We might hope that the deep-water sedimentary record reflects processes on land in the region where the sediments are sourced, giving us insight into a combination of tectonic activity and climatic changes. A study looking at the Indus Shelf and Canyon offshore Pakistan led by Peter Clift and including Tim Henstock from G&G suggests this isn’t the case, even though at different stages in the glacial cycle we expect very different sources and volumes of sediments.
We found significant storage and re-working of sediments over periods much longer than 10000 years (the time of the last sea level low) in large clinoforms on the shelf and in the upper section of the canyon before there is transport further down the canyon to the deep sea. Although the top of the canyon has accumulated recent sediment at a rate of 1m every 10 years, with sandy layers that may represent the product of annual monsoon floods, the last similar material reached the mid canyon around 7000 years ago. The mid canyon itself has a number of terraces with near-seabed sediments dated as long ago as 49000 years, suggesting that the canyon itself may also act as a region where sediments are alternately stored and then reworked before they are transported out into the deep Arabian Sea. This buffering means that there is no simple relationship between the onshore processes of erosion and the offshore deposition of sediments.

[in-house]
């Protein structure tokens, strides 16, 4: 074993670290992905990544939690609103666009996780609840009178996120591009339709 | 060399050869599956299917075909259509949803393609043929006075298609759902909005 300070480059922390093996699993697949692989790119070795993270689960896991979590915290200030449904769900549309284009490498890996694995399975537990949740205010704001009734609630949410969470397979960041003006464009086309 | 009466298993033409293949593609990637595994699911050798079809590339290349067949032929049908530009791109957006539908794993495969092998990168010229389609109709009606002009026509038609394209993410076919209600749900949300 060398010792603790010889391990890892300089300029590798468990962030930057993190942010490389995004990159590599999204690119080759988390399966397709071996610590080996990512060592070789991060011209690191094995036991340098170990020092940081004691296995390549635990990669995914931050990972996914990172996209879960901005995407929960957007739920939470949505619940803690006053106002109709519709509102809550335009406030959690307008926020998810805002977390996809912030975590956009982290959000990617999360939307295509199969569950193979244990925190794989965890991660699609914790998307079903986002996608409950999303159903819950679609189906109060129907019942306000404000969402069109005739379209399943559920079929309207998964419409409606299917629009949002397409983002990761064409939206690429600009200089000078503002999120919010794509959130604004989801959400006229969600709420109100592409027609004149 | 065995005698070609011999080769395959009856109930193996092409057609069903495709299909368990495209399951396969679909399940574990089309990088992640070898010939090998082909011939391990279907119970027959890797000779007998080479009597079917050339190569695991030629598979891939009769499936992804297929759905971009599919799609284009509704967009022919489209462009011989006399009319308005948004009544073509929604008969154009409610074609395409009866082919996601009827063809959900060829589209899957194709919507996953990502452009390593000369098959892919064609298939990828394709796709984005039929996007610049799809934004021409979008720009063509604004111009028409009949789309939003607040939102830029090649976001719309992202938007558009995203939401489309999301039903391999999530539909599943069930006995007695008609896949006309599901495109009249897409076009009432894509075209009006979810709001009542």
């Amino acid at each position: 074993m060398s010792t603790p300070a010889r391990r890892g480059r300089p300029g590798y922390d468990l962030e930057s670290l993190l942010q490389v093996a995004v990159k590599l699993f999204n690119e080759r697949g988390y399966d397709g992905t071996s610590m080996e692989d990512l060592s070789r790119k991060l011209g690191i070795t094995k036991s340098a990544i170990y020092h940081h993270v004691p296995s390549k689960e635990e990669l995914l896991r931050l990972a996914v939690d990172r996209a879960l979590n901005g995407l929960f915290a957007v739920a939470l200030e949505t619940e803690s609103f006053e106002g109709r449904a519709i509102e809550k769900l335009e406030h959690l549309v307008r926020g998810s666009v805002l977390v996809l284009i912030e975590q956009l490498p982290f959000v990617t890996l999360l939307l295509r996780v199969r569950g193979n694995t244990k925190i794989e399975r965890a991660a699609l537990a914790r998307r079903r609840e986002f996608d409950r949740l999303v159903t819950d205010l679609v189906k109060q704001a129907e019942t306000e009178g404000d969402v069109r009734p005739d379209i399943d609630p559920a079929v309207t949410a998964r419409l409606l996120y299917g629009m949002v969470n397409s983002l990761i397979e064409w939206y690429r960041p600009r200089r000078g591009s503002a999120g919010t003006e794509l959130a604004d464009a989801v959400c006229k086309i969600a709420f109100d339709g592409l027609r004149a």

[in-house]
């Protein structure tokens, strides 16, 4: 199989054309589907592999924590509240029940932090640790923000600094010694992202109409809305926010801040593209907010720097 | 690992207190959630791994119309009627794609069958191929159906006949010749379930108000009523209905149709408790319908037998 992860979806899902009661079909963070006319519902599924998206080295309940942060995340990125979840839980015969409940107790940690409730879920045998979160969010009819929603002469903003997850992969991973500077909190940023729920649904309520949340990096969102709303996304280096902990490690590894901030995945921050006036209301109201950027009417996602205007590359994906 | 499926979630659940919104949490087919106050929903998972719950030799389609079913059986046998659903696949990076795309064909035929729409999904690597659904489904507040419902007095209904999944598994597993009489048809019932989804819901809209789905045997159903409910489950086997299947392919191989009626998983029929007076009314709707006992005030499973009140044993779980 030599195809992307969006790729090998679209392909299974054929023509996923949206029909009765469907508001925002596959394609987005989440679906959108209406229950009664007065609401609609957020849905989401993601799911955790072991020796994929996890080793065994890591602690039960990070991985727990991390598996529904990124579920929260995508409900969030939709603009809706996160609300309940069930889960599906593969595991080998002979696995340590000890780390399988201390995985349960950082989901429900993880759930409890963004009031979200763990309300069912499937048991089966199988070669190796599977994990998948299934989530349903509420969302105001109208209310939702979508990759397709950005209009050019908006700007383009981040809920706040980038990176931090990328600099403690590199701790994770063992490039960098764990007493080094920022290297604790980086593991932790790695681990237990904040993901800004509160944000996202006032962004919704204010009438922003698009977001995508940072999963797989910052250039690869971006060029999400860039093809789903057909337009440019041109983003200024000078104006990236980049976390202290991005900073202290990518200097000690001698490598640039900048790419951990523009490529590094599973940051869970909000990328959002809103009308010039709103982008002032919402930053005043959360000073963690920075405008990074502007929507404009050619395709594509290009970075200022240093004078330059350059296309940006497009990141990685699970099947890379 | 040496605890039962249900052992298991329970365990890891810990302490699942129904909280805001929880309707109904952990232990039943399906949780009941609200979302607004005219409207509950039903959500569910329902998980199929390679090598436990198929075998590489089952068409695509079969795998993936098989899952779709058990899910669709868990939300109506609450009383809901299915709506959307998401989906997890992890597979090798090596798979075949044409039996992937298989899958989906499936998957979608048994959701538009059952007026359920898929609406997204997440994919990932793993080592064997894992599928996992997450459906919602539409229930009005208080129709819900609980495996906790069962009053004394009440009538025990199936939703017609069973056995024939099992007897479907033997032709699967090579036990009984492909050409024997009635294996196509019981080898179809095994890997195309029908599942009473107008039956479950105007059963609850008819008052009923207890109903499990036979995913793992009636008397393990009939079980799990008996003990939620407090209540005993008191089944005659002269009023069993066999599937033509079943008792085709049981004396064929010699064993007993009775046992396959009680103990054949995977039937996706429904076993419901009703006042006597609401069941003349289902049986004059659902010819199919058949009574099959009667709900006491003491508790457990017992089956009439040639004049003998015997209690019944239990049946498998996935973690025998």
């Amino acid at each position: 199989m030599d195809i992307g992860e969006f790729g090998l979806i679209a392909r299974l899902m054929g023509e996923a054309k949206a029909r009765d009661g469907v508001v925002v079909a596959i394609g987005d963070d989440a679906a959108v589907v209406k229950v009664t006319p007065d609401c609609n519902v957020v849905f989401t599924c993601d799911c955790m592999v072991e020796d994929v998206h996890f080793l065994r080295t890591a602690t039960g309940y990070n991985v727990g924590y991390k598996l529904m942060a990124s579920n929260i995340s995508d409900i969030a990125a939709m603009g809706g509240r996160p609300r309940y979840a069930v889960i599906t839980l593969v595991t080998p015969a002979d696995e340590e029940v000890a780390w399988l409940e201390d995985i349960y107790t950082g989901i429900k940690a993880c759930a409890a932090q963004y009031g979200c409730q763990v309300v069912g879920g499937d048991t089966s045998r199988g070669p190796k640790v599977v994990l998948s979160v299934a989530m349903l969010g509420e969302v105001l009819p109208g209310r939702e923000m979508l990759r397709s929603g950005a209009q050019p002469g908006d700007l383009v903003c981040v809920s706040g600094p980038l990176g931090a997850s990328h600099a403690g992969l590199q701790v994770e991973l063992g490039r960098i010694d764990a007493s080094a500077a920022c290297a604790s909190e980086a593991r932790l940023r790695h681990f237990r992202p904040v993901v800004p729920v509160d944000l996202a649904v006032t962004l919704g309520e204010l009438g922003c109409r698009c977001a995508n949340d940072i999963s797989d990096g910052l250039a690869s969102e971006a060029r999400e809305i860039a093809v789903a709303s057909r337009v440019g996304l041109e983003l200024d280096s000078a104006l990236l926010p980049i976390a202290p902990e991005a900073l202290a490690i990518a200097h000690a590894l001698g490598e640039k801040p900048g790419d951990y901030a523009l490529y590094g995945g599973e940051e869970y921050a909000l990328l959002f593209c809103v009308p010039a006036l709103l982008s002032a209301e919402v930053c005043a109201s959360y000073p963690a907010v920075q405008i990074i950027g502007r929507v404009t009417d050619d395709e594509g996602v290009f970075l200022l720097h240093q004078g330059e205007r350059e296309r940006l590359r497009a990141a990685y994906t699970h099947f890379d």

The study was funded by the NERC and was published in Basin Research